Video interviews are almost an art form. They blend the guest's charisma with a cinematography that's hard to ignore, turning any subject into a topic that demands immediate discussion. In this somewhat egocentric yet captivating setting, success hinges on two factors: allowing the interviewee to convey their intended message and ensuring that the viewer is entertained and gains relevant information while watching the story.
It's not an easy task. But by following these 5 tips, you'll be better equipped to produce an interview video that satisfies both the interviewees and those watching the conversation.
Interviews add a personal touch to what would otherwise be a corporate message. By featuring a real person talking about a particular subject, your company shows the faces behind the ideas, humanising the relationship with consumers. Moreover, many prefer watching videos to reading articles, making this audiovisual format more accessible.
Videos also better convey aspects such as the working environment within a company, corporate culture (a smile is worth more than a thousand formal words in a blog post), and the company's values. When interviewees share stories and experiences, they transmit a bit of the company's soul to the viewer.
Thought-leadership articles are excellent for gaining authority in the digital world, but the company's target audience might prefer a less formal yet still professional approach. Videos can help companies achieve the same level of authority without resorting to long texts that might be tiring or not align with the habits of their target audience. Interviews with company leaders are also essential for demonstrating the leadership style of top-level executives.
Another reason for conducting interviews is social proof. By interviewing a consumer who has used their product or service, companies show the impact of these products on customers' lives. As the viewer can see and hear the person giving the testimony, this opinion gains credibility and conveys legitimacy.
Companies that value transparency can also benefit from video interviews, especially when focusing on behind-the-scenes footage. The speaker can show the organisation's backstage, giving the impression that the viewer is getting privileged access to the company's "secrets."
Creating an interview video involves much more than a camera and a guest. Substantial work behind the scenes is required to achieve the desired result. Here are some tips to help you succeed.
The interview can either follow a predefined script or be conducted spontaneously. This choice should be based on the message you want to convey and your audience's preferences. If the video aims to generate authority, a controlled script might be the best choice, as improvisation can risk appearing unprofessional. On the other hand, if the guest is a consumer, some level of improvisation is beneficial to enhance the credibility of the interview.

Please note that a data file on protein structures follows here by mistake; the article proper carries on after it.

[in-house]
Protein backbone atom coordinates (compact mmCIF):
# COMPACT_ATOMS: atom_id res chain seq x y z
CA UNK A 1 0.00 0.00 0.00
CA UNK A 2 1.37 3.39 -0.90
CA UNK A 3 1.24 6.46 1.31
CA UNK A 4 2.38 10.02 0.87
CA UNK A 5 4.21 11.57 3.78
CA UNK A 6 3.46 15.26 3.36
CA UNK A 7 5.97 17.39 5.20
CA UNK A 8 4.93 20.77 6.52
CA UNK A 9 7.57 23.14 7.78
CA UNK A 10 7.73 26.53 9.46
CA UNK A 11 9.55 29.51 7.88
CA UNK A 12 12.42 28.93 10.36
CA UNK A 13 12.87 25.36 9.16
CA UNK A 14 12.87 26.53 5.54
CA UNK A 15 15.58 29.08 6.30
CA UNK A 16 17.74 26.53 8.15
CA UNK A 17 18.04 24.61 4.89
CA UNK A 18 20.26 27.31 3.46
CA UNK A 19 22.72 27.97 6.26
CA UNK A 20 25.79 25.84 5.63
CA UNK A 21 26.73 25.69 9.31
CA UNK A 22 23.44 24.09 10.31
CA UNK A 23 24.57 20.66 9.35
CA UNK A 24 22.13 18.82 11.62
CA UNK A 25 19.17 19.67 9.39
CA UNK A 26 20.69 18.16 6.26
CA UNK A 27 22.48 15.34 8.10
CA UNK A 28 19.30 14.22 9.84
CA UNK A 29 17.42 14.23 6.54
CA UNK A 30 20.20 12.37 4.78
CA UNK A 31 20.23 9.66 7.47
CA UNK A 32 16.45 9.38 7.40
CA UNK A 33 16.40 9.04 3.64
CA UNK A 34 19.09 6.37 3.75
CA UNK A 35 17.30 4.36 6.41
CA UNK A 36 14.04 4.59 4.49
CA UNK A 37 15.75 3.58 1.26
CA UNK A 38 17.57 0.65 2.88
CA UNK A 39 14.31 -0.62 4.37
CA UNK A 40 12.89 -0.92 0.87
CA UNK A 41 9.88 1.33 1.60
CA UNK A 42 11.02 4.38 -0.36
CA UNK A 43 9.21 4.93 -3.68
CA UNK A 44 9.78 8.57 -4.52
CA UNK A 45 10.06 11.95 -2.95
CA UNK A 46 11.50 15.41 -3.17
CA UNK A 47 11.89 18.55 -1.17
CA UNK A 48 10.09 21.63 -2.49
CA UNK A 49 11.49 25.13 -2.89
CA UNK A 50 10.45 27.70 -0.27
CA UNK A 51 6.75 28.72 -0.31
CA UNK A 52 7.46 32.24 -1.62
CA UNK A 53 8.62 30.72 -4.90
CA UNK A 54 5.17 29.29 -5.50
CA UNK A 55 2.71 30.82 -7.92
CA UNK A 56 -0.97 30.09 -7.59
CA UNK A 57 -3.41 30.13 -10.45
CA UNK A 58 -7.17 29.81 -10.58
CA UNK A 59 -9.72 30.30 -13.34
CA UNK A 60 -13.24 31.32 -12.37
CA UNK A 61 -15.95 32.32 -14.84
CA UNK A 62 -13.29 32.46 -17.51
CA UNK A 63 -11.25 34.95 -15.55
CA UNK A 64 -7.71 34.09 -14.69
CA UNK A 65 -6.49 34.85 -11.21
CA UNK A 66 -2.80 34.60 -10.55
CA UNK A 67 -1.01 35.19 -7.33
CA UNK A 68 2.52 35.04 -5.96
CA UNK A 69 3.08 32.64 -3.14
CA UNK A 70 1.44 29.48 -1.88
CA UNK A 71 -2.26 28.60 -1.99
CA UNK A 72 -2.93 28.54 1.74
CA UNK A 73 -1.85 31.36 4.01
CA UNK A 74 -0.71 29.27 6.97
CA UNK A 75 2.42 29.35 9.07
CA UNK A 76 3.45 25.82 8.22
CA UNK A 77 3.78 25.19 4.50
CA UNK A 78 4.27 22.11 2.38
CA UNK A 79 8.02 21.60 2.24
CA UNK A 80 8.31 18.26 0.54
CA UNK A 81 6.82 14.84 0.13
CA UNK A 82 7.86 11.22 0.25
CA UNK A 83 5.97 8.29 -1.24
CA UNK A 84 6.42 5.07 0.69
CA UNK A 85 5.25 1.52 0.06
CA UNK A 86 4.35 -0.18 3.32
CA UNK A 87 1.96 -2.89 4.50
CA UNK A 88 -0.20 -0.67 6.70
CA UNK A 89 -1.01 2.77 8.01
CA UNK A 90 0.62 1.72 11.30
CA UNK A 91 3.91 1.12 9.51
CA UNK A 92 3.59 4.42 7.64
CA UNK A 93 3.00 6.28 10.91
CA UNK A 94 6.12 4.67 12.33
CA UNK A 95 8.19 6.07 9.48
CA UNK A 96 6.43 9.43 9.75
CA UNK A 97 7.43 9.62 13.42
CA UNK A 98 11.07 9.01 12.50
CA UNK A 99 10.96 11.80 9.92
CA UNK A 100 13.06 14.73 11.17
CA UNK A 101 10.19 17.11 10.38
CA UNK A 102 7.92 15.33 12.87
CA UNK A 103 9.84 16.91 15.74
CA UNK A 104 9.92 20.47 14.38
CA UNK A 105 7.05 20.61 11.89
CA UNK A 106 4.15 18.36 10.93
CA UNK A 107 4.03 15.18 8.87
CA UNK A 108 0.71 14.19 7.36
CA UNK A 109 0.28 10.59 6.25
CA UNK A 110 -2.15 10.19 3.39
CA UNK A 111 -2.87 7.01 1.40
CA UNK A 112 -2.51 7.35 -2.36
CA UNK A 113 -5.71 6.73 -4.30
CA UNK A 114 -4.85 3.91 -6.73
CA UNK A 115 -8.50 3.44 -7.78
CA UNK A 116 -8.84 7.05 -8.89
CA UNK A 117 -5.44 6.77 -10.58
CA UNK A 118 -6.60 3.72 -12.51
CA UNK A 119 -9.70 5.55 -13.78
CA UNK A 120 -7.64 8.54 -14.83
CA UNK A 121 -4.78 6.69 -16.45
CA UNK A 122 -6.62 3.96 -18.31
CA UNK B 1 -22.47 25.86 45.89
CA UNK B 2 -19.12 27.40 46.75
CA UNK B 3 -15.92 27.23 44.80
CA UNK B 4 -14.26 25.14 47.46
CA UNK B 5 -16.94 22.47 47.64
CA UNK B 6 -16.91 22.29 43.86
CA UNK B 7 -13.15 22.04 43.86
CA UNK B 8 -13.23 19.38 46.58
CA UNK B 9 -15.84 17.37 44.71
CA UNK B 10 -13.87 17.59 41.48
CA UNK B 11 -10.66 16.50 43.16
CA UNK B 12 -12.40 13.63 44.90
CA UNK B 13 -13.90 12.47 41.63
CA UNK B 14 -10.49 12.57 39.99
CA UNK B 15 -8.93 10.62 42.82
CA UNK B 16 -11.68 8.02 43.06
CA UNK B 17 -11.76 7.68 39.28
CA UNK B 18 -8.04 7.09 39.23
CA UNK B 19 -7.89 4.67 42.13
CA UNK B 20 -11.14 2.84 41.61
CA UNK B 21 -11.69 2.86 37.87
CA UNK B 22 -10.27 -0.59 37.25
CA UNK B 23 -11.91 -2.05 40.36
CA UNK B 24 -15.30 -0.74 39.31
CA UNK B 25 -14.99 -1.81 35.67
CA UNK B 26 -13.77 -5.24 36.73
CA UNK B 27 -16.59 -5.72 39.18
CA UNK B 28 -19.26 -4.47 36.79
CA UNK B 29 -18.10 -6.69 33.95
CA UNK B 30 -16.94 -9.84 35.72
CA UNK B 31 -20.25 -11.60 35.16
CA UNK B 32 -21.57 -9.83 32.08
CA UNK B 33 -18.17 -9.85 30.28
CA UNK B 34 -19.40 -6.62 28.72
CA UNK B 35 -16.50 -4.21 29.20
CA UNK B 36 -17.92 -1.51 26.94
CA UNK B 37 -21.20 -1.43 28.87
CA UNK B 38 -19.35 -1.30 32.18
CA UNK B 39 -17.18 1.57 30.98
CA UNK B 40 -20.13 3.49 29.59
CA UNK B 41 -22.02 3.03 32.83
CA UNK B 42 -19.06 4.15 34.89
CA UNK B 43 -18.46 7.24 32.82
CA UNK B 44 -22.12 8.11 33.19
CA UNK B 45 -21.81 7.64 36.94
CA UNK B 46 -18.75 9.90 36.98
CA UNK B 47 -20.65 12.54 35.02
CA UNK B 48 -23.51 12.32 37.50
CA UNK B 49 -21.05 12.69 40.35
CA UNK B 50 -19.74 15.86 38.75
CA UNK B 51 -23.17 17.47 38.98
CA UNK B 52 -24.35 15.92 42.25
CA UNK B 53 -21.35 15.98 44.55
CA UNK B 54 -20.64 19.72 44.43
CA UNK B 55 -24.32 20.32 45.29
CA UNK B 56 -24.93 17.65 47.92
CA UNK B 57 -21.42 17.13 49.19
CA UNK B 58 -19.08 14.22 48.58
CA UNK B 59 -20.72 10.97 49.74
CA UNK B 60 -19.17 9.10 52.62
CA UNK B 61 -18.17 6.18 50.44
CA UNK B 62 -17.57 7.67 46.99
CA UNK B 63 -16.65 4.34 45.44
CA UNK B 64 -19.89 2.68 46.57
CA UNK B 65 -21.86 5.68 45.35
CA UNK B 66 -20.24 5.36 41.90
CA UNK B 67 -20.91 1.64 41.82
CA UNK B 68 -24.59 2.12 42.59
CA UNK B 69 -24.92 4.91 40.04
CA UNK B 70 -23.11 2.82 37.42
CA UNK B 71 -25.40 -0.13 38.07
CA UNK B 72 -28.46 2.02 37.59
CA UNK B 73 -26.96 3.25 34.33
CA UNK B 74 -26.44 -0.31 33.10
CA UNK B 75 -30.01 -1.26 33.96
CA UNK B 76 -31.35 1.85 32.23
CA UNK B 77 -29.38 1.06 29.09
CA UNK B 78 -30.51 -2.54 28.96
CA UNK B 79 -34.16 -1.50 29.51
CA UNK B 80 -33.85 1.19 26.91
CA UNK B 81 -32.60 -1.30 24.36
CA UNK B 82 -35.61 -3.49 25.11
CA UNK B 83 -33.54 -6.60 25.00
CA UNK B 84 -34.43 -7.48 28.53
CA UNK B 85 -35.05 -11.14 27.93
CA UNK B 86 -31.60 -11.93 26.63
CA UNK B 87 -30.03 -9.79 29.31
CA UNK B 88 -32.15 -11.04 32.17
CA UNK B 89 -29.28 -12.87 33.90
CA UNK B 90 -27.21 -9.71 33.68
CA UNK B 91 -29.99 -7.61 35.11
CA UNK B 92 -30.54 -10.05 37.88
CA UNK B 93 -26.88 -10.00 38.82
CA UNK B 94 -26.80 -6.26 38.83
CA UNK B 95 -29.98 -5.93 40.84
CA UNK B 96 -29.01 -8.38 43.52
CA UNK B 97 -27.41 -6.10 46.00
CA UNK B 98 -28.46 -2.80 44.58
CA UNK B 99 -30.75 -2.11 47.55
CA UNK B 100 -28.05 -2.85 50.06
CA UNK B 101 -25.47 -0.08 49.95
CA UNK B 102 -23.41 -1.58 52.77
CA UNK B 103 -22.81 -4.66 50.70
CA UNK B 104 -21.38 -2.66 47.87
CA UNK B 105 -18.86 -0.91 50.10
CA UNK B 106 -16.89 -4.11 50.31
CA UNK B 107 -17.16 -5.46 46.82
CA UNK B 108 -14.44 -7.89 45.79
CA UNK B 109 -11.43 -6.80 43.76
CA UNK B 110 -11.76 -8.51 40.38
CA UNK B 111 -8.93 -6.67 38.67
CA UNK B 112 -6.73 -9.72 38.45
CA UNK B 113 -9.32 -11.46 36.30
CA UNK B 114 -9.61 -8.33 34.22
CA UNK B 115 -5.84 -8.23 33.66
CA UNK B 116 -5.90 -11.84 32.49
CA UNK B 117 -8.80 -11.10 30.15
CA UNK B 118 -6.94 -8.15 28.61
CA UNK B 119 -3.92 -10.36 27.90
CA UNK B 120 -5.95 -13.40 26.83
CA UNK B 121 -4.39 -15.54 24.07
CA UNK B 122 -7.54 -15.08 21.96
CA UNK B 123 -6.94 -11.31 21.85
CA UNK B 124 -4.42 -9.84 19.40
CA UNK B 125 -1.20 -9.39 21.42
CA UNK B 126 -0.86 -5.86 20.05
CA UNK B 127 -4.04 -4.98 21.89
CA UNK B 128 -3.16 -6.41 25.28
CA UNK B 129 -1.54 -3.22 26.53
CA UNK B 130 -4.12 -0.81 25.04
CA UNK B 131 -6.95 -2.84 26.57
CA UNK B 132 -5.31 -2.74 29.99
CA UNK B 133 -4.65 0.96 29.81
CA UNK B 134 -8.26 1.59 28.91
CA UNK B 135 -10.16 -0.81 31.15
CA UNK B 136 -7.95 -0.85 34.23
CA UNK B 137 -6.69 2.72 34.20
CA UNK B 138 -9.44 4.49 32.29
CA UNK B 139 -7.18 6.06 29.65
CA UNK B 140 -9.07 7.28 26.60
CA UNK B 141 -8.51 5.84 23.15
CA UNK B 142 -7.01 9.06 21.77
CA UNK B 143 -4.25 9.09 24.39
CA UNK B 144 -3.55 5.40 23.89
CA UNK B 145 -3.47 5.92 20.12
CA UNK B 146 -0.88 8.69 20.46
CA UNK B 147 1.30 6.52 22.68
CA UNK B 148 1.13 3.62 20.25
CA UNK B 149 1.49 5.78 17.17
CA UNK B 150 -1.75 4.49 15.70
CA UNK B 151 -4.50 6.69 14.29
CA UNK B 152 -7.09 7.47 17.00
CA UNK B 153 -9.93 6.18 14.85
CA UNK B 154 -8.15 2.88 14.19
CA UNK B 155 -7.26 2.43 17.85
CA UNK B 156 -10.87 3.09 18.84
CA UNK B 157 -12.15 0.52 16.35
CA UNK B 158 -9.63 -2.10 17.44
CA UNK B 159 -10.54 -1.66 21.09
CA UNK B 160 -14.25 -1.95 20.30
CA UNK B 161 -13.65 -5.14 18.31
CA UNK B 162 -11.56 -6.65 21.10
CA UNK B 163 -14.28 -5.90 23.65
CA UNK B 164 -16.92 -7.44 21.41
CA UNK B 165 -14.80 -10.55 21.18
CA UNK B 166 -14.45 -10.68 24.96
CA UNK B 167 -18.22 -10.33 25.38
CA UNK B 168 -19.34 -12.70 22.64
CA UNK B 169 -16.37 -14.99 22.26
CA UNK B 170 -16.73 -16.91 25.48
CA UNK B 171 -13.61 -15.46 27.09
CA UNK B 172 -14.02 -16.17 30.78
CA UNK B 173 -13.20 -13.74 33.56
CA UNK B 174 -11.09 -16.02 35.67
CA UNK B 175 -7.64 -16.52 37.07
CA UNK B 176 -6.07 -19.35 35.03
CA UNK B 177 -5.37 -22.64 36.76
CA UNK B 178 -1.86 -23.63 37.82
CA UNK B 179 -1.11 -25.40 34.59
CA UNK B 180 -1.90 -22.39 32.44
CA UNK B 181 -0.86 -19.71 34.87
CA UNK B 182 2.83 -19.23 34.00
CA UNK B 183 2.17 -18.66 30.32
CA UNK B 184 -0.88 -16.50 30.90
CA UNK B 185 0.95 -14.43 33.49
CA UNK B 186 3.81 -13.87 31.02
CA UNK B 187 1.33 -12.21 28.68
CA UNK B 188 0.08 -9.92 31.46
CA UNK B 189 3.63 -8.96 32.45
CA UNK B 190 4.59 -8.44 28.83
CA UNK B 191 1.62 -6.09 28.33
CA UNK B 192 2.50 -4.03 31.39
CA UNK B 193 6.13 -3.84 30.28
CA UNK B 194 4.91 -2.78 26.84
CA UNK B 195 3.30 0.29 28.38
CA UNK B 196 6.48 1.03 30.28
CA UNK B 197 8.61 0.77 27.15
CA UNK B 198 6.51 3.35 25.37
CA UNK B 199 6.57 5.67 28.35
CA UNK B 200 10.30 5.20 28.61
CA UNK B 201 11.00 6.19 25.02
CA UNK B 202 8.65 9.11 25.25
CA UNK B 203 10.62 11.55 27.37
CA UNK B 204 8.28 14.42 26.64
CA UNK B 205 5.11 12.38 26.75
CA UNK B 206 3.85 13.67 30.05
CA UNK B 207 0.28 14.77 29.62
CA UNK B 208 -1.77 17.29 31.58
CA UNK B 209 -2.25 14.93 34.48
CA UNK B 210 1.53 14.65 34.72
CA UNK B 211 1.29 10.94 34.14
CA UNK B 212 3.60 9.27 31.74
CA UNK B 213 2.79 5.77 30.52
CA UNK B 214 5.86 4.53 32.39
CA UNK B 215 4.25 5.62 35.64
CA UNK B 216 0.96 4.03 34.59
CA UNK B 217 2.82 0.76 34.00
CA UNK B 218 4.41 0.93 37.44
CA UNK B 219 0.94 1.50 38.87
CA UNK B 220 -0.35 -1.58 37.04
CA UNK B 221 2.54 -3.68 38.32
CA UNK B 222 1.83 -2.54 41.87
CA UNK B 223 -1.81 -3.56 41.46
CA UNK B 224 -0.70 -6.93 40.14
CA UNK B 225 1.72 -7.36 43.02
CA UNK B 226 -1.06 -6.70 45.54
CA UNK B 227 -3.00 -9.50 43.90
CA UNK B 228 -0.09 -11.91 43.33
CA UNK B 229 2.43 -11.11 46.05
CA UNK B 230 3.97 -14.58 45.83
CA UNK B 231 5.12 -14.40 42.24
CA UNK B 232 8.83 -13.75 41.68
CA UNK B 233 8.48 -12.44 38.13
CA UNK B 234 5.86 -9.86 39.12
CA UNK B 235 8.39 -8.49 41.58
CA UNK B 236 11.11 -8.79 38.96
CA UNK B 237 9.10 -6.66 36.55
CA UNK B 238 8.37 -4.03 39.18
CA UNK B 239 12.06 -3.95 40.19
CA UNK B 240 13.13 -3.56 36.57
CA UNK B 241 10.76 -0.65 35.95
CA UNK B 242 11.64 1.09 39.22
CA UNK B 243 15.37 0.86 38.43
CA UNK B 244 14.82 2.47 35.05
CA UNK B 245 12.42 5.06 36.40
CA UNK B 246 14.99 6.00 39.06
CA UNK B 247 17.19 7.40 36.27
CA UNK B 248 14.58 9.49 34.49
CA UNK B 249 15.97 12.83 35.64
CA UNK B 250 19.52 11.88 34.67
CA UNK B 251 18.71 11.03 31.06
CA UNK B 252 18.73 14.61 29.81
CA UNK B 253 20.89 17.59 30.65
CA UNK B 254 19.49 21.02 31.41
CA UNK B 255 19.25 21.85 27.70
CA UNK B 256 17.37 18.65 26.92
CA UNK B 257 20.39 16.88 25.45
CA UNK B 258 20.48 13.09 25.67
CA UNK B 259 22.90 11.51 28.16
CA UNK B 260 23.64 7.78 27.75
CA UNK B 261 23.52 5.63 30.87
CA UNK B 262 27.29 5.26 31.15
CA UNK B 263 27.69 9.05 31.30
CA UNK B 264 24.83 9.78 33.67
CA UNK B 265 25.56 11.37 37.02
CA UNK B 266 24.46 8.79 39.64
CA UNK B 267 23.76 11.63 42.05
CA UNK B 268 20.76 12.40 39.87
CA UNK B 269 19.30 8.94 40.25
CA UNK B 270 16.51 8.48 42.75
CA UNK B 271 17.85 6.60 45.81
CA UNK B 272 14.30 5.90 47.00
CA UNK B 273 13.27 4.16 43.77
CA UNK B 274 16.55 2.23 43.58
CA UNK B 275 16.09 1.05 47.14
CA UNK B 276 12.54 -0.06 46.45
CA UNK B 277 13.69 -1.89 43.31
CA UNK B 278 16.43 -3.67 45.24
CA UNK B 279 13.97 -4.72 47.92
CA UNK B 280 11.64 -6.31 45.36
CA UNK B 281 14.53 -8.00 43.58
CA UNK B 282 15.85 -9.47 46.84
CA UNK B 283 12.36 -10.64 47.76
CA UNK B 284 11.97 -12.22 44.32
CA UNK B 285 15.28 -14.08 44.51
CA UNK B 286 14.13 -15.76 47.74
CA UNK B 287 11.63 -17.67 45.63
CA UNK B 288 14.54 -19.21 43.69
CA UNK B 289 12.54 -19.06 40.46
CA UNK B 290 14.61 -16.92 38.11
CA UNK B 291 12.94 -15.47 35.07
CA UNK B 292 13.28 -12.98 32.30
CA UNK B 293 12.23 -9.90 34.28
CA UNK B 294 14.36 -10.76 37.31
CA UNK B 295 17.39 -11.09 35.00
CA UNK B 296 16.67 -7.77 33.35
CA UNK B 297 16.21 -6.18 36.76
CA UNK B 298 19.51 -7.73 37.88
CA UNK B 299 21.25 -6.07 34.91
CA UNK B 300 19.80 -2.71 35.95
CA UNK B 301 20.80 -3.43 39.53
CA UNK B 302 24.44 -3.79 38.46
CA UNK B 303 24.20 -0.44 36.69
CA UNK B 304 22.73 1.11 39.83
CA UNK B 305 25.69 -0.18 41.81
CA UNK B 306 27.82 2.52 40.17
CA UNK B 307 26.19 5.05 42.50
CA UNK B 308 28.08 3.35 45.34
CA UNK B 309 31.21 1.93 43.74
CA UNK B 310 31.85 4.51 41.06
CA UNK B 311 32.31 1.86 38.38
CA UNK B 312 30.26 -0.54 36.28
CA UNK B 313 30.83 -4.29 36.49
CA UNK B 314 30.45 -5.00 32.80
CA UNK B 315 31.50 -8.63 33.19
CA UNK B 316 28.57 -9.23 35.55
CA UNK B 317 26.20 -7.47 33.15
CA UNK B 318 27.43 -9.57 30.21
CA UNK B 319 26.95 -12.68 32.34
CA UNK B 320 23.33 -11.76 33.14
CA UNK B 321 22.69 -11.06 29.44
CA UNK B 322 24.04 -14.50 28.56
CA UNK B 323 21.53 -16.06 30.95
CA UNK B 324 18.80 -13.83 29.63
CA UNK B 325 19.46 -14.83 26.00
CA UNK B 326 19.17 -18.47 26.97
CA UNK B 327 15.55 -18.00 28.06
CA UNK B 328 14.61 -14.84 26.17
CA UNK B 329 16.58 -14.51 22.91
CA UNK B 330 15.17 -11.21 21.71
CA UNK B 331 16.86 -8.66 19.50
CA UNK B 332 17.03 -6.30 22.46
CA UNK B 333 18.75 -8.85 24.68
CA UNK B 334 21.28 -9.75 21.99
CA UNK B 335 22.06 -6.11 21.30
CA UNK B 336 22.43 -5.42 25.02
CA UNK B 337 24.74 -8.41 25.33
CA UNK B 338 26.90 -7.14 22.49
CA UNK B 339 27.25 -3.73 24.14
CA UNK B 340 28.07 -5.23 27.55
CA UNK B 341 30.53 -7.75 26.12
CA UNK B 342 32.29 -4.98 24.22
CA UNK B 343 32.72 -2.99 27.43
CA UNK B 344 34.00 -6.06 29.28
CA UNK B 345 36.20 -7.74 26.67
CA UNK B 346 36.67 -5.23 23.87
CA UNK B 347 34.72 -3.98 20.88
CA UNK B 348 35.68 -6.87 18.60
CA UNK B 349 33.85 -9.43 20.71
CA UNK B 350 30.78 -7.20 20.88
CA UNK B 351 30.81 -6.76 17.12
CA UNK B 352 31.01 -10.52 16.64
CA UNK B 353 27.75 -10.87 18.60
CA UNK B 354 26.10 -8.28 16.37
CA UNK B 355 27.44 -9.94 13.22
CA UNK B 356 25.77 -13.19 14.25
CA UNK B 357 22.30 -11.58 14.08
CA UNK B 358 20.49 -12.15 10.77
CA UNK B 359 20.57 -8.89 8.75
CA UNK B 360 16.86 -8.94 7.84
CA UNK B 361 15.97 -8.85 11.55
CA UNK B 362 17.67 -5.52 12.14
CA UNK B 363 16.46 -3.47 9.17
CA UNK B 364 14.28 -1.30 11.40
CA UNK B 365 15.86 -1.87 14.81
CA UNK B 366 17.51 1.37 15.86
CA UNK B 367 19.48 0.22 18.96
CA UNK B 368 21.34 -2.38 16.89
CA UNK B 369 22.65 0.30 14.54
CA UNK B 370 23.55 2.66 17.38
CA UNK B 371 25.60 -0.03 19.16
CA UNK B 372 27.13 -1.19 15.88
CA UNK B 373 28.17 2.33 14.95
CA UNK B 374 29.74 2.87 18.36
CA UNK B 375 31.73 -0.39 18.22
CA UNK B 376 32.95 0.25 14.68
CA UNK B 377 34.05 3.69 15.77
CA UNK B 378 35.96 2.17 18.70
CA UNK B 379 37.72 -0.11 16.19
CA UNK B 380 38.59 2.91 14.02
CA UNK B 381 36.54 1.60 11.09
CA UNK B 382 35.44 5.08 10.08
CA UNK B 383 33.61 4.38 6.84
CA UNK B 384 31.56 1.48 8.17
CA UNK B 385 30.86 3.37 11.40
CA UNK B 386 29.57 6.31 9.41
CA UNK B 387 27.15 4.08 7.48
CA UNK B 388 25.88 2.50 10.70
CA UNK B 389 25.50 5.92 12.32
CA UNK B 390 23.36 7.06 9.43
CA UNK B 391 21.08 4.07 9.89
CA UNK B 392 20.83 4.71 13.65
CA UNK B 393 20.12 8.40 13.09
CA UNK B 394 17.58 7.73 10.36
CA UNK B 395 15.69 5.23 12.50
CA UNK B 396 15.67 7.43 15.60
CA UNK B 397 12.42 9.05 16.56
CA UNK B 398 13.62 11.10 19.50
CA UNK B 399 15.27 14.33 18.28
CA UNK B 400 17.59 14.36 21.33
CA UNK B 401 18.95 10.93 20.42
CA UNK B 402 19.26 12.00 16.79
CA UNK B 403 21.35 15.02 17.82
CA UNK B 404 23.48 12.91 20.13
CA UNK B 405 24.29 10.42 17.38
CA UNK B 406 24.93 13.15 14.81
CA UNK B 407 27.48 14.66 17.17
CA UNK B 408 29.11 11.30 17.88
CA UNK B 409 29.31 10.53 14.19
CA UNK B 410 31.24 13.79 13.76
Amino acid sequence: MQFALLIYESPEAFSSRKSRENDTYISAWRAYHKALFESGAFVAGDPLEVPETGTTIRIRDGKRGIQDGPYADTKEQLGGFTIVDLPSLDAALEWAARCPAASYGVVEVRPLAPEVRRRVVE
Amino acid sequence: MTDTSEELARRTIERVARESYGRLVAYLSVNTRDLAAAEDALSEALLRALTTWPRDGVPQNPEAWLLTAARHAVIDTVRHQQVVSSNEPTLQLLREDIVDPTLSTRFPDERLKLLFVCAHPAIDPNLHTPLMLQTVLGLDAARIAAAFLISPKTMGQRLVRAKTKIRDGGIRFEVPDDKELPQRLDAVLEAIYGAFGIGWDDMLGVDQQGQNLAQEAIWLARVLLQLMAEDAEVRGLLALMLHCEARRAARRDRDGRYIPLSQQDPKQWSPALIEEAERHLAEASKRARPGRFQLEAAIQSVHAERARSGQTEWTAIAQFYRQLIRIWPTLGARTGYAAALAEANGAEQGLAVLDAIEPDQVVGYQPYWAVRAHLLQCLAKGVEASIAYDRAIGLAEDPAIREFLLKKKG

Regardless of the reason for the interview, one thing is certain: speakers, interviewers, and producers need to do extensive research to ensure everything goes well. The interviewee must, of course, know everything about the topic at hand, the interviewer needs to ask the right questions to extract the best possible content, and the team behind the cameras ought to know which framing and lighting are most appropriate.
Think about how TV and cinema work. In most action movies, the first few minutes are intense. In news programs, the most impactful news comes first. Your interview should follow this same principle. The first questions should be the most difficult or impactful ones. This will help capture the viewer's attention. Moreover, if the interviewee is uncomfortable with the camera or shy, an icebreaker question can help alleviate the anxiety of all involved. Remember that the editing team can change the order of the questions to improve the final result.
A prime example of a successful interview strategy is our work for Google. The briefing asked us to explore how AI is changing the way people do online research. The topic seems dense, but we decided to break this initial impression with a simple question: what was the last thing you searched for on Google? We received funny responses that served to break the ice with the viewer and, at the same time, entertain them in a video that would otherwise seem academic.
It's worth remembering that in video production, the visual aspect is almost everything that matters. Therefore, it is advisable to invest in professional lighting and sets that are well-suited to both the interviewee and the topic being discussed. It's also worthwhile to assist the guest with a makeup team that can enhance the participant's on-camera appearance.
State-of-the-art equipment, perfect sets, exceptional lighting. None of this matters if the interviewee appears uncomfortable or somewhat unsure of what to do. Therefore, if you have to prioritise just one thing, it must be the well-being of the guest. Create a comfortable environment and let them feel free to express themselves in their own way. If the interview follows a script, provide a teleprompter to increase their confidence. Determine which format they are most comfortable with: conversational, talking-heads, or minimal interviewer presence.
One of the best examples of this strategy is Sunday Treat's campaign for PayPal and Acast. Featuring Deborah Frances White and influencer Candice Brathwaite, the video stands out for the sense of intimacy and lightness conveyed by both the guest and the interviewer. They are clearly at home, making the conversation even more enjoyable.
By following these tips, video producers and influencers can unlock a profound gateway into the essence of their interviewees. This method transforms the process into a creative activity, capturing the human spirit in its most authentic and vibrant state.
We can do the hard work for you. Get in touch to start working with Sunday Treat.